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Gift of life so real for little Joshua Colledge of St Columb

By Cornish Guardian  |  Posted: November 02, 2012

  • HOLDING ON: Joshua Colledge spent more than two months in an incubator.

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ON NOVEMBER 14 last year Laura and Ross Colledge did not know whether their new born son Joshua would survive the next 24 hours.

Unable to touch him, they could do nothing but watch their baby fight for his life in an incubator at the Royal Cornwall Hospital's intensive care unit.

Born nearly three months premature, Joshua weighed just 2lb 4oz and was scarcely bigger than an adult hand.

The tot had suffered bleeding on the brain and was so severely underdeveloped his eyes were still fused shut. His little life hung by a thread.

But fast forward almost 12 months and his beaming parents look on with pride as he blasts around the living room of their St Columb Road home in his baby walker.

Speaking to the Cornish Guardian, Laura said Joshua's first birthday marks "the end of a long journey of growth" for her family.

"Joshua has enhanced our lives," she said. "He is like our little buddy. The feeling of leaving him that first night was unimaginable, like the biggest heartbreak you have ever had to go through, intensified. His birthday is going to be very emotional. It marks the end of an extremely worrying time and we can finally start to look forward."

For newly-weds Laura, 32, and Ross, 27, their first child's special day will be a poignant reminder of when their lives were turned upside down this time last year.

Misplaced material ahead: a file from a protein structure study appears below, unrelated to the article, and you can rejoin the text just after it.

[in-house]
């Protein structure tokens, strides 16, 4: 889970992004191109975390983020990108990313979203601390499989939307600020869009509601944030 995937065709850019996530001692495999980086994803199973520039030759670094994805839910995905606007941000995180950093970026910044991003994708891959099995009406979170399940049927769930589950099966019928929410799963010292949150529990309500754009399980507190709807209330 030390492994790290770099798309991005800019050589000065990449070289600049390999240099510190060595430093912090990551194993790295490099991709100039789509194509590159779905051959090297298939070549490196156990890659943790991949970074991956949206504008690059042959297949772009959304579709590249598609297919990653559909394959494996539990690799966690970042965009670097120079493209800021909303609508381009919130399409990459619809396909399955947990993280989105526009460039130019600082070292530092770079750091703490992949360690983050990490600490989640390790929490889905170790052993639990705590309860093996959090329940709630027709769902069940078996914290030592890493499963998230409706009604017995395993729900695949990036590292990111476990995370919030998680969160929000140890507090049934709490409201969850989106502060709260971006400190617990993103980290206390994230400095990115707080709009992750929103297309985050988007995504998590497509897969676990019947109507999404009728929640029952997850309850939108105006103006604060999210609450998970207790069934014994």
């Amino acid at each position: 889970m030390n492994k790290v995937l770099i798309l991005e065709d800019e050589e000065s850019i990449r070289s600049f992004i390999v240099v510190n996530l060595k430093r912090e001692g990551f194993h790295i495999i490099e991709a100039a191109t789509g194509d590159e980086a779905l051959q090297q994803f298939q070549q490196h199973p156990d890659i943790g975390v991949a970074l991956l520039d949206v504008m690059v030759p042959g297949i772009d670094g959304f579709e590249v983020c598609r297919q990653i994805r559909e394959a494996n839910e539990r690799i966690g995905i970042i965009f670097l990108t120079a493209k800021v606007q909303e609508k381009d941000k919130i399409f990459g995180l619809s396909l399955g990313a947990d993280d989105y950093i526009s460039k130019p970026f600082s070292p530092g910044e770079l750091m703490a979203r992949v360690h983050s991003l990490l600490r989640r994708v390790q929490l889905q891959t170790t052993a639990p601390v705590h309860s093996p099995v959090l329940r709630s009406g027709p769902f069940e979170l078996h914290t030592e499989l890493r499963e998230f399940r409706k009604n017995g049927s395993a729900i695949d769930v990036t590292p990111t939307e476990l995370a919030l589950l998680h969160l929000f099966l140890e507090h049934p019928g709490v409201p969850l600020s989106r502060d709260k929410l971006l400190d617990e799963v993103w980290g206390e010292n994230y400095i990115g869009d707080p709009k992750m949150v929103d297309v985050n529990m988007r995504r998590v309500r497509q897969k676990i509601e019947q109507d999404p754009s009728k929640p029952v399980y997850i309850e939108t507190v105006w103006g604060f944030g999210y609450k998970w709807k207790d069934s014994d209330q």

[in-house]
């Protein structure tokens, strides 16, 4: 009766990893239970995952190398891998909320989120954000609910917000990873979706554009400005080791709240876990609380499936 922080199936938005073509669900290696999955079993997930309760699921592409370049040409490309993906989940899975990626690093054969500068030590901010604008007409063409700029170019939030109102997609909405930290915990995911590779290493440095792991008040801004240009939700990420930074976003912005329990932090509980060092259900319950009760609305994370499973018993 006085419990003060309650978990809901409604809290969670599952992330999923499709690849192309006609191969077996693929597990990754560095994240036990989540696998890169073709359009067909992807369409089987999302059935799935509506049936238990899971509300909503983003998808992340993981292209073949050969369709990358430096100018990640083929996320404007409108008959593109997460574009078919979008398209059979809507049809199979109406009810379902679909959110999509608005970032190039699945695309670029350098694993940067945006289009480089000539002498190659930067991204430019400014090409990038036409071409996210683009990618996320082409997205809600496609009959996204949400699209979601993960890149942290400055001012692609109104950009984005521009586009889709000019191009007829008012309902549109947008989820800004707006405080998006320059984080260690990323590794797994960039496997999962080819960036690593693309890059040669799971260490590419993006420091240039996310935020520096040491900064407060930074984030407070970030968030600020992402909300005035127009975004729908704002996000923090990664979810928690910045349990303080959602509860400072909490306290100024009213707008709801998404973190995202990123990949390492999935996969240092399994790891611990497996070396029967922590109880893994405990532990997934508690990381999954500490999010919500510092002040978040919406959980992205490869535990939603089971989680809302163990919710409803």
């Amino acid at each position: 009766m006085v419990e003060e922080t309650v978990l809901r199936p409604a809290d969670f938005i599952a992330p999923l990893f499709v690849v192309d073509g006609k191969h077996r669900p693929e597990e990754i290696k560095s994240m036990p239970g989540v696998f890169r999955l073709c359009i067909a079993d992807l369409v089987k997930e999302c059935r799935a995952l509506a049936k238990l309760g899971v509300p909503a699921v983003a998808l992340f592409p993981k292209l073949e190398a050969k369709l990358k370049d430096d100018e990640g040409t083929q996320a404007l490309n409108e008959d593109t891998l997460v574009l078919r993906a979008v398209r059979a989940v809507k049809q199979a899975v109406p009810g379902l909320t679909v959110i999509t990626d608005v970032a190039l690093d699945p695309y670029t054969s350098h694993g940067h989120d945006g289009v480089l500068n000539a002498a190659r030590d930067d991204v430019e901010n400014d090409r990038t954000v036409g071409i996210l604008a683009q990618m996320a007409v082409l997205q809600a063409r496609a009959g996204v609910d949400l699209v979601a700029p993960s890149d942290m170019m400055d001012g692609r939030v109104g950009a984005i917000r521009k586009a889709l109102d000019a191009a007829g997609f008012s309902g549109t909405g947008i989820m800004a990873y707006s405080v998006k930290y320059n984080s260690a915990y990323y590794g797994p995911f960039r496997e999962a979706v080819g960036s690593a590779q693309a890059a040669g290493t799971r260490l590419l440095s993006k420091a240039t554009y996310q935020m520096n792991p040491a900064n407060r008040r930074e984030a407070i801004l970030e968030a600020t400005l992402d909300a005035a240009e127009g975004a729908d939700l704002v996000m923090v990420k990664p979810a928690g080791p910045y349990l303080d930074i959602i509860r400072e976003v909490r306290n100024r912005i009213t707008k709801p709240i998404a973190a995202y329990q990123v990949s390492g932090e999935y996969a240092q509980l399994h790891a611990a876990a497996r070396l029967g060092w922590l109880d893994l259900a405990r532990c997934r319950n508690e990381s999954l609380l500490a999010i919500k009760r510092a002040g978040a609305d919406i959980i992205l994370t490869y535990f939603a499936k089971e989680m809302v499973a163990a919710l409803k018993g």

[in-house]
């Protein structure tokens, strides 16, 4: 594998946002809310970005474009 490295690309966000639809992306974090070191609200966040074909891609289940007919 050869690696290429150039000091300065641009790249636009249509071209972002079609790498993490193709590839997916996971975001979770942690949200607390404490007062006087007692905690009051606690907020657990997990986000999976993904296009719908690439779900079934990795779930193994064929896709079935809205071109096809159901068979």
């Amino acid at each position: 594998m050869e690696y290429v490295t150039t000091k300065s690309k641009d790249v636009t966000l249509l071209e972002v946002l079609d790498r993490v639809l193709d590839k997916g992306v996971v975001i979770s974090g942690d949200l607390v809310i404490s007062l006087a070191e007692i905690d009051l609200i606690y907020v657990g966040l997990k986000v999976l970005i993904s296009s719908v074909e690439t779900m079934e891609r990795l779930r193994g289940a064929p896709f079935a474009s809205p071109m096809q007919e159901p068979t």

Laura's waters broke 11 weeks before her baby was due and she went into premature labour. Within 48 hours Joshua had gone into trauma in her womb and his heart rate was slowing.

Doctors then announced that he needed to be delivered immediately through an emergency Caesarean section in order to save his life. The couple were petrified.

"I went into shock, I was shaking so badly," said Laura, originally from Somerset. "I could not believe what was happening.

"Just two days earlier we had been watching The X Factor at home and enjoying a nice meal with friends and now I was giving birth."

Laura, a wedding singer and guitarist, sang Firework by Katy Perry throughout the ordeal to calm her nerves.

"I was so scared," she said. "I had Ross looking into my eyes the whole time, he was a pillar of strength for me. I sang the whole way through it; I only stopped shaking when I was singing. I had gone from a free spirit to a mum suddenly."

Joshua was born at 6am, just 29 weeks into pregnancy and with limbs the size of an adult finger. He was taken straight to intensive care.

"I could not even cuddle him," said Laura, who was unable to hold her son until four days later.

"He was taken straight away from me to make sure he was breathing. I was just happy he was out of me and was OK."

Laura was later diagnosed with a condition that means it is highly likely that any baby she carries will be born prematurely.

Joshua spent more than two months in an incubator at the hospital's neonatal unit as he fought to recover from a bleed on the brain and illness caused by his early birth.

At home, between visits to her son, Laura battled anxiety attacks from post-traumatic stress, sleeplessness and separation anxiety.

She said: "You feel very guilty and helpless. I used to go in with my expressed milk and I was so proud to be able to give something. It is a very frustrating time; your hands are tied as well as it being very worrying.

"You expect birth to be amazing – and painful – and then to go home with your baby but it is not always that straightforward. It makes you more empathetic."

Today, one year on, Joshua is an active, happy and content baby who is growing normally.

"You get through it together," said Laura. "The stronger they get the stronger you get. He is just happy to be here. He is so excited all the time and loves people. He doesn't like to be hungry like any man.

"People think life stops when you have children but it does not – it makes it better."

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